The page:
When it comes to upholding the Bill of Rights and the 1st Amendment for his constituency, Congressman Bergevin and his colleagues are setting a very sad example of a what it means to be a public servant. House Bill 1148 is nothing more than Bergevin’s personal, religious attempt to circumvent the 1st Amendment’s Establishment Clause by interjecting his favored religious dogma into the public school system. The introduction of the bill is just one example of why the National Atheist Party was formed: to combat those who would bring their religious beliefs to the political arena and to keep religion out of our government and public schools. Congressman Bergevin and his colleagues should not be wasting valuable legislative time and money on such ludicrous, nonsensical bills when there are so many more pertinent issues that must be dealt with in our country.

The National Atheist Party condemns these pieces of legislation and casts shame on those Congressmen who put them on the dockets in New Hampshire. These bills are in direct violation of the separation of church and state and show the continued need for a checks and balances system that will prevent the insertion of religion into our children’s public schools and daily lives. It is a sad day when our own elected officials do not seek to uphold our Constitution and Bill of Rights, but the N★A★P is here to continuously remind them of these essential documents, which were created to ensure the rights of all Americans are protected. Keep religion out of our government and our schools!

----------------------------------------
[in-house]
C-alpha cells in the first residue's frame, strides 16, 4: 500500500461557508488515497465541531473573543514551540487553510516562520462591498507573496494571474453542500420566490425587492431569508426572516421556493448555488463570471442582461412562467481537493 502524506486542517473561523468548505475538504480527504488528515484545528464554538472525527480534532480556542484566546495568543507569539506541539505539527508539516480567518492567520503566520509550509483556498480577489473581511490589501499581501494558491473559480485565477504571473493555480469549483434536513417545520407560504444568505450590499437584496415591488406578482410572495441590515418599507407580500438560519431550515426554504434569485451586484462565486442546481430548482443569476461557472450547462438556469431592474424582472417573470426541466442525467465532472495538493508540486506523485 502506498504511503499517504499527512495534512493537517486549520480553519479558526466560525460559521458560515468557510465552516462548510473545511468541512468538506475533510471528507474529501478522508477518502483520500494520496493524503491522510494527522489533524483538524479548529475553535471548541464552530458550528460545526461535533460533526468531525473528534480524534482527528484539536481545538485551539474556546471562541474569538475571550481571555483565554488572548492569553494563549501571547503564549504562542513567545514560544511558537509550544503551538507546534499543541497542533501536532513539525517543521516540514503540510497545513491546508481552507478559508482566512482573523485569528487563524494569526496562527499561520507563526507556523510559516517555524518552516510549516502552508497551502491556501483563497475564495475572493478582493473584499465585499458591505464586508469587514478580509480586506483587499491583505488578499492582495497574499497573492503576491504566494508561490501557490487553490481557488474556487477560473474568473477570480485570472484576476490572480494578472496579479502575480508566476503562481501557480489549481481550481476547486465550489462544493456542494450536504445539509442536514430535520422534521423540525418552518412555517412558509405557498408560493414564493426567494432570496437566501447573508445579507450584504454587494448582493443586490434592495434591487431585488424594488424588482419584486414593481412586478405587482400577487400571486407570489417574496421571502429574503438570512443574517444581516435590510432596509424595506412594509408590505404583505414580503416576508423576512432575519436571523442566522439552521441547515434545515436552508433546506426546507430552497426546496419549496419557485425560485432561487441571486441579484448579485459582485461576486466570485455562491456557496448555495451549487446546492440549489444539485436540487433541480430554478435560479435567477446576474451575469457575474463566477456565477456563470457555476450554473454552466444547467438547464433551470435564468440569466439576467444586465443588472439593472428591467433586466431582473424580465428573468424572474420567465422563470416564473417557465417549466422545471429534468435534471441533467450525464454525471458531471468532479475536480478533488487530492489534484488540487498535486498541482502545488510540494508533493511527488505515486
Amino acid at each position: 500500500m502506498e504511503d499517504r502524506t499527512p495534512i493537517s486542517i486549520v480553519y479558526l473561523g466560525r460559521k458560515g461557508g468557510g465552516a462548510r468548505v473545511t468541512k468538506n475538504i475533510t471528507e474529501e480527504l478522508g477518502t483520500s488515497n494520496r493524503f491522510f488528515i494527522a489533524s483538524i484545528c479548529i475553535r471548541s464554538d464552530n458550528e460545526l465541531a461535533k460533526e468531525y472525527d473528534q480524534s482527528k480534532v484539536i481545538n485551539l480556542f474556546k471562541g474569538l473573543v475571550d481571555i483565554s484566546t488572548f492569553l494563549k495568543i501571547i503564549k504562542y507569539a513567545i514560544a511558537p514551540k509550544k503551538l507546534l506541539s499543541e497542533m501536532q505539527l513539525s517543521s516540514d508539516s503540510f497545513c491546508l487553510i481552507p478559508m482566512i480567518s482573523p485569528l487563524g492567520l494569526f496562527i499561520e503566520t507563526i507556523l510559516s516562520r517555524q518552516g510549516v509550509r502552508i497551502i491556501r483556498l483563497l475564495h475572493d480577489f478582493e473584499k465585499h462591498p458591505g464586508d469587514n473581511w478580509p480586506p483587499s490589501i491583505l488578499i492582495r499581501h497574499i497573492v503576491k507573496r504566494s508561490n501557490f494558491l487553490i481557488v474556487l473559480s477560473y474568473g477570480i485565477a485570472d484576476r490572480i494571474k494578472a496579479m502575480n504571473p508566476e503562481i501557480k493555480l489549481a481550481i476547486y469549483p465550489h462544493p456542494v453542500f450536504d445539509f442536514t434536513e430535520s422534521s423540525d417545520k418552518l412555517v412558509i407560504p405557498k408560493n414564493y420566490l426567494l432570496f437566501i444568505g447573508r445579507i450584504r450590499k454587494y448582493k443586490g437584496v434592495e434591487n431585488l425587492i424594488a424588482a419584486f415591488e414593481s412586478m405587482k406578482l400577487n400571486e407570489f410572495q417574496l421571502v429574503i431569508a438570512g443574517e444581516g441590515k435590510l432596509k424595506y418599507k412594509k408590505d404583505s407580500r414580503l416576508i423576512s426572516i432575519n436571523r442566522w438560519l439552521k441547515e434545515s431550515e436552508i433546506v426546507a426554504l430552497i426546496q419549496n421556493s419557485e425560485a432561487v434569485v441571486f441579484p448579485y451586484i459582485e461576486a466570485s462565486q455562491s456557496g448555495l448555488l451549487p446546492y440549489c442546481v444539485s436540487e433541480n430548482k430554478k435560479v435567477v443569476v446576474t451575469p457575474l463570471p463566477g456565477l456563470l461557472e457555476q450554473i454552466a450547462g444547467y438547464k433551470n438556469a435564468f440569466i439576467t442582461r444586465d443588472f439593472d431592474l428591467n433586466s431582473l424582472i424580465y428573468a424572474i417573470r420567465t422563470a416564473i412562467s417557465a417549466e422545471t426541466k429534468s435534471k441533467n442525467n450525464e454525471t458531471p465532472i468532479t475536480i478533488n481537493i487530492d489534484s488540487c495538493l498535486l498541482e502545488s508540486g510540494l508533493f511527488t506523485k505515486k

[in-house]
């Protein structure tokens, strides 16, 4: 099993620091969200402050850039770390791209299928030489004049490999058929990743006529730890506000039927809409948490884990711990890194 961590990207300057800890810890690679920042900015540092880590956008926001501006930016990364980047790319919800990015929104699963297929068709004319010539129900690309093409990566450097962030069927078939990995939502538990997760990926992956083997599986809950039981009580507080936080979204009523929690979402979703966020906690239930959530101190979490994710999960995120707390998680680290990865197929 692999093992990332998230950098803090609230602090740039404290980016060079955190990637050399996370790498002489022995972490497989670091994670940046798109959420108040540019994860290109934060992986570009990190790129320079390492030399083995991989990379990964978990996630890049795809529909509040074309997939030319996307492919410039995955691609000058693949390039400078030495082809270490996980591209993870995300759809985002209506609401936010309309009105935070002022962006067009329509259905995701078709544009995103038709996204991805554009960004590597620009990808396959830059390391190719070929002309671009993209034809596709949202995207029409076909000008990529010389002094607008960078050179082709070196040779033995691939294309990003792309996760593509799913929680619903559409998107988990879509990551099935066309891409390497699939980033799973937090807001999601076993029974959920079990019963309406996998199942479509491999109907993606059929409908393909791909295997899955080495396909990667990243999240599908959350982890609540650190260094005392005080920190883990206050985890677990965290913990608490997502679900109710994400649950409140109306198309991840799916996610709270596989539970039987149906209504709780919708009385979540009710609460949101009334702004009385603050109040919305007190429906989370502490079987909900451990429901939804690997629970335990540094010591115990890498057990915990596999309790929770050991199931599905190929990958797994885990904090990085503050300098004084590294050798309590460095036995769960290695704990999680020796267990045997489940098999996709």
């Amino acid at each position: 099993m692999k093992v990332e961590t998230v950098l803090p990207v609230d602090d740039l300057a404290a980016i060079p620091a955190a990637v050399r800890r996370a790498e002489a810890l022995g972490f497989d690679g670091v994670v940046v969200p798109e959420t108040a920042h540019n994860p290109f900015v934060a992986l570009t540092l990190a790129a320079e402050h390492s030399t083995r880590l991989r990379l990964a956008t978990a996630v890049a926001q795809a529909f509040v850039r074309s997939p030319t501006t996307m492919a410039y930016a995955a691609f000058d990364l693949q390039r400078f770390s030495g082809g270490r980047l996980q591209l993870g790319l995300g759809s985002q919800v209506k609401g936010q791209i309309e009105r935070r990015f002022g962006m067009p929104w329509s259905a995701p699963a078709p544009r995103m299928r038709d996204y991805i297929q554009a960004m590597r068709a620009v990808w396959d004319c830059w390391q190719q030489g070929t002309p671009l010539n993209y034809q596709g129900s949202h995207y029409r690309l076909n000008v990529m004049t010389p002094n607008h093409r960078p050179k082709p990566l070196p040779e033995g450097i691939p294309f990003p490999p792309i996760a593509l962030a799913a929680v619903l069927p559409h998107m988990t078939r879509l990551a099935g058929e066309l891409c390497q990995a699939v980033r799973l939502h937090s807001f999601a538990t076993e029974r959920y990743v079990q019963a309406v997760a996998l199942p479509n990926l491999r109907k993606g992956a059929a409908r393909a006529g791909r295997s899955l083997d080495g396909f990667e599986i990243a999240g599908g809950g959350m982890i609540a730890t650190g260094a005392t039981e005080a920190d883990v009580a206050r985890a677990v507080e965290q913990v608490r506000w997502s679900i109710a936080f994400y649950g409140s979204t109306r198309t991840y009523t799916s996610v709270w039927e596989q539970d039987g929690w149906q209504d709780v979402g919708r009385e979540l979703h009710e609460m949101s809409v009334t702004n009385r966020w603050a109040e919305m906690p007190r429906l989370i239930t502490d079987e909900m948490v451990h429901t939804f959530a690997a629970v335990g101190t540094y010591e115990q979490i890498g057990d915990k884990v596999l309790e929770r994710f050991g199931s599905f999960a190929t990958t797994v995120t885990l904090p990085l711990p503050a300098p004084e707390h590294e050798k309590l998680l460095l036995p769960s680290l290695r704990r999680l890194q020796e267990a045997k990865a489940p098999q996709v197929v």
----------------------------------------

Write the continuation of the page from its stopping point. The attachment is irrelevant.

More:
NAP Live on The Thinking Atheist

the thinking atheist email

Tonight on January 17, 2012 at US Central 6pm, The Thinking Atheist will speak with Troy Boyle, President, and Jacob Kramer, VP of Outreach for the National Atheist Party  plus they will be taking your calls and emails. 

Join the Thinking Atheist and the NAP to confront the question, “If people agree on the rejection of gods, can they find consensus and be effective as a political party”

Call in to this number to speak with the host (347) 637-3611

Email [email protected] with your opinions.

The Thinking Atheist

National Atheist Party criticizes bill as violation of Constitutional rights.

Indiana Schools Consider Prayer Bill

Indianapolis, IN January 11th 2012 – Introduced on January 9, 2012, Indiana Senate Bill No. 251 calls for “Allowing the governing body of a school corporation or the equivalent authority of a charter school to provide for the recitation of the Lord’s Prayer at the beginning of each school day.” To take effect July 1, 2012, the new bill would allow public schools to require the recitation of the Lord’s Prayer at the beginning of each school day.